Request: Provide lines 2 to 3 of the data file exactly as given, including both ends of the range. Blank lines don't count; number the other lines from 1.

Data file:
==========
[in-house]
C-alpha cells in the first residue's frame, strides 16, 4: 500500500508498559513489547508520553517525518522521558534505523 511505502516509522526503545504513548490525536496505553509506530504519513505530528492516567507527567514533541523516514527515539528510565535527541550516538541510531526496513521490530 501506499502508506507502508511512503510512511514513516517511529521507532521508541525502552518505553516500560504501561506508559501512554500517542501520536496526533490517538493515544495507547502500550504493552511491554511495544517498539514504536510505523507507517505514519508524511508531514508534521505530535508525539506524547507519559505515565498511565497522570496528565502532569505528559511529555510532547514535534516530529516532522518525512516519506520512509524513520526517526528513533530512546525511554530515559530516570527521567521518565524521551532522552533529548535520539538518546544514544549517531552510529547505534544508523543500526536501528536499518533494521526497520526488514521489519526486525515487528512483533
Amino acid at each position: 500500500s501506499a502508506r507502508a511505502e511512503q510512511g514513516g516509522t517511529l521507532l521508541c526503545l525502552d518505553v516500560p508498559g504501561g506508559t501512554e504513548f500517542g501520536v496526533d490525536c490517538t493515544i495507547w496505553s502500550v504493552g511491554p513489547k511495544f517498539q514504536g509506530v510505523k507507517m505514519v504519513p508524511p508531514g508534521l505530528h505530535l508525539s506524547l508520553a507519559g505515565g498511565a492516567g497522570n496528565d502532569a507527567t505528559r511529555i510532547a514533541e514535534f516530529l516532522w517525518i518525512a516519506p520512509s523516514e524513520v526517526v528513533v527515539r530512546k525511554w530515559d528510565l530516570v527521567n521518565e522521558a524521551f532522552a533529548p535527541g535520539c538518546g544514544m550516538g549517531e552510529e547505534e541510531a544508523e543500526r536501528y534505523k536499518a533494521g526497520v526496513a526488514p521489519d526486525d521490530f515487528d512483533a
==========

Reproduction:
C-alpha cells in the first residue's frame, strides 16, 4: 500500500508498559513489547508520553517525518522521558534505523 511505502516509522526503545504513548490525536496505553509506530504519513505530528492516567507527567514533541523516514527515539528510565535527541550516538541510531526496513521490530 501506499502508506507502508511512503510512511514513516517511529521507532521508541525502552518505553516500560504501561506508559501512554500517542501520536496526533490517538493515544495507547502500550504493552511491554511495544517498539514504536510505523507507517505514519508524511508531514508534521505530535508525539506524547507519559505515565498511565497522570496528565502532569505528559511529555510532547514535534516530529516532522518525512516519506520512509524513520526517526528513533530512546525511554530515559530516570527521567521518565524521551532522552533529548535520539538518546544514544549517531552510529547505534544508523543500526536501528536499518533494521526497520526488514521489519526486525515487528512483533
Amino acid at each position: 500500500s501506499a502508506r507502508a511505502e511512503q510512511g514513516g516509522t517511529l521507532l521508541c526503545l525502552d518505553v516500560p508498559g504501561g506508559t501512554e504513548f500517542g501520536v496526533d490525536c490517538t493515544i495507547w496505553s502500550v504493552g511491554p513489547k511495544f517498539q514504536g509506530v510505523k507507517m505514519v504519513p508524511p508531514g508534521l505530528h505530535l508525539s506524547l508520553a507519559g505515565g498511565a492516567g497522570n496528565d502532569a507527567t505528559r511529555i510532547a514533541e514535534f516530529l516532522w517525518i518525512a516519506p520512509s523516514e524513520v526517526v528513533v527515539r530512546k525511554w530515559d528510565l530516570v527521567n521518565e522521558a524521551f532522552a533529548p535527541g535520539c538518546g544514544m550516538g549517531e552510529e547505534e541510531a544508523e543500526r536501528y534505523k536499518a533494521g526497520v526496513a526488514p521489519d526486525d521490530f515487528d512483533a